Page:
Homicide Cases Highest In Africa, Says UN Agency


A report by the United Nations Office on Drugs and Crime, UNODC, has shown that Africa ranked highest in cases of reported homicide in 2010.

The report showed that though 468, 000 cases of homicide were reported worldwide last year, 36 per cent of all homicides take place in Africa, 31 per cent in the Americas, 27 per cent in Asia, five per cent in Europe, and one per cent in Oceania.

The report further revealed that women are at the highest risk from murder due to domestic violence.

Firearms, according to the report, are behind rising murder cases in some regions of the world, stressing that almost three quarters of all homicides are committed with guns in some of the regions.

“Globally, some 80 per cent of homicide victims and perpetrators are men. But, whereas men are likelier to be killed in a public place, women are mainly murdered at home, as in Europe where half of all female victims were killed by a family member.

“The overwhelming majority of victims of partner and family-related violence are women.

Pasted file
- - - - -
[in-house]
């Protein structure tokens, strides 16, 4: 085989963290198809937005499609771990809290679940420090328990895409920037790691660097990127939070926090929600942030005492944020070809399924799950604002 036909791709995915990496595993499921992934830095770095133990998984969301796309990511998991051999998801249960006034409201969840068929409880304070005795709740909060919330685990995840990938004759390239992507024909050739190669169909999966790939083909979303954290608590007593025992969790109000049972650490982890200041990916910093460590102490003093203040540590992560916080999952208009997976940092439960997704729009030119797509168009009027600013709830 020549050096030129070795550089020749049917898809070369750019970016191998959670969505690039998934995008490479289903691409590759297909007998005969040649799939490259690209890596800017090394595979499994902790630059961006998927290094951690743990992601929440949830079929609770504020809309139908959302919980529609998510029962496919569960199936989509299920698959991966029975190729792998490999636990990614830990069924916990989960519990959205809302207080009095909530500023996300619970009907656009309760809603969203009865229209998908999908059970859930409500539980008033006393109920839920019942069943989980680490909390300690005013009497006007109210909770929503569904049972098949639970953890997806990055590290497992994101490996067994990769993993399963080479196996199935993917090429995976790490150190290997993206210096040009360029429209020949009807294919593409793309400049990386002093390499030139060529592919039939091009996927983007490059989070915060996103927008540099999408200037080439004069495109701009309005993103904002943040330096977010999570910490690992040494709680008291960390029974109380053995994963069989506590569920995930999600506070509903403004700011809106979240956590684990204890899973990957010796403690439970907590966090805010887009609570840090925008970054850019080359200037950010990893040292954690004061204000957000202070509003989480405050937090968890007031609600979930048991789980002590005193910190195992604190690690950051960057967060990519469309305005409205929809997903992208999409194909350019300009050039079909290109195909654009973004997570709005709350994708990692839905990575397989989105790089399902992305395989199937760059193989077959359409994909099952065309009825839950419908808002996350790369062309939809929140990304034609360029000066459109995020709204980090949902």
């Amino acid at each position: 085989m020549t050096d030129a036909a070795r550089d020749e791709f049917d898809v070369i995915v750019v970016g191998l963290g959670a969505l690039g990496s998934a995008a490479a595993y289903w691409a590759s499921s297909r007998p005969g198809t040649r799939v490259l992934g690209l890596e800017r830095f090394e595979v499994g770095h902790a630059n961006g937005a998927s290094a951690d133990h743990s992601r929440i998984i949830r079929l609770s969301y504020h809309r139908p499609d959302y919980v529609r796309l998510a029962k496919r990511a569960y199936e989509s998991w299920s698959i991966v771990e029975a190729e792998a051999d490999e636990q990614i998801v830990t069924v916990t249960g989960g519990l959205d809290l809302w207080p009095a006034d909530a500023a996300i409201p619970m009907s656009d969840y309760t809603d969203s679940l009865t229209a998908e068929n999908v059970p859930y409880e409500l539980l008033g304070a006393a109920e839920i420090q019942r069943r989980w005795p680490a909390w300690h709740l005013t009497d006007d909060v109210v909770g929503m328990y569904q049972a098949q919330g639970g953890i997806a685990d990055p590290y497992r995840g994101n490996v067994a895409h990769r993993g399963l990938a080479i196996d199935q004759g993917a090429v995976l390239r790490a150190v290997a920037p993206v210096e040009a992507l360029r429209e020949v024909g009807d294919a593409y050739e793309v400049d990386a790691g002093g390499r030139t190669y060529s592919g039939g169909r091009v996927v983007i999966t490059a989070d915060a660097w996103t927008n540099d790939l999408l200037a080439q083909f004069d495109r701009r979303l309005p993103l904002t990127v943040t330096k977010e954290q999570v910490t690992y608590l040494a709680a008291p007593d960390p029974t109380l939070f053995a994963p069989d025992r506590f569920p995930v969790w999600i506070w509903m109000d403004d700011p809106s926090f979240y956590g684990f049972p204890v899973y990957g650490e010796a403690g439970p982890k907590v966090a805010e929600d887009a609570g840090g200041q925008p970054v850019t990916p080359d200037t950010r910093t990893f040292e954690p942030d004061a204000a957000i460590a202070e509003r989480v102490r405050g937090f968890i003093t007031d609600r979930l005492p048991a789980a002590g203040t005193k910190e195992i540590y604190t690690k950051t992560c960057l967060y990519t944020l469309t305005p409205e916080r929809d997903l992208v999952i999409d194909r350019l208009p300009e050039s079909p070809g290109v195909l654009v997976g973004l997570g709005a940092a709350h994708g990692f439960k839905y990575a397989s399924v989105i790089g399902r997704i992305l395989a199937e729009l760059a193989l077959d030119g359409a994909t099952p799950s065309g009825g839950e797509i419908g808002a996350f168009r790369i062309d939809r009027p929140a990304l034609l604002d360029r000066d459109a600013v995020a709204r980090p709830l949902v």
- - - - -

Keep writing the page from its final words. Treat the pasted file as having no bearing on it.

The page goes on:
“In Europe, for example, women comprise almost 80 per cent of all people killed by a current or former partner in 2008,” the report stated.

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In developing countries, the report on homicide showed that crime and violence are strongly associated with large youthful populations, especially in developing countries.

“While 6.9 persons per 100,000 are killed each year globally, the rate for young male victims is three times higher. It is put at 21.1 per 100,000. Young men are more likely to own weapons and engage in street crime, take part in gang warfare and commit drug-related offences.

“Cities may be the scene of three times more homicides than less populated areas,” the report explained.

The UNODC say the study establishes a clear link between crime and development, stressing that countries with wide income disparities are four times more likely to be afflicted by violent crime than more equitable societies.

The report stressed that chronic crime is both a major cause and result of poverty, insecurity and under-development adding that crime drives away business, erodes human capital and destabilises society.

“To achieve the Millennium Development Goals, crime prevention policies should be combined with economic and social development and democratic governance based on the rule of law,” said Yury Fedotov, UNODC Executive Director.

—Eromosele Ebhomele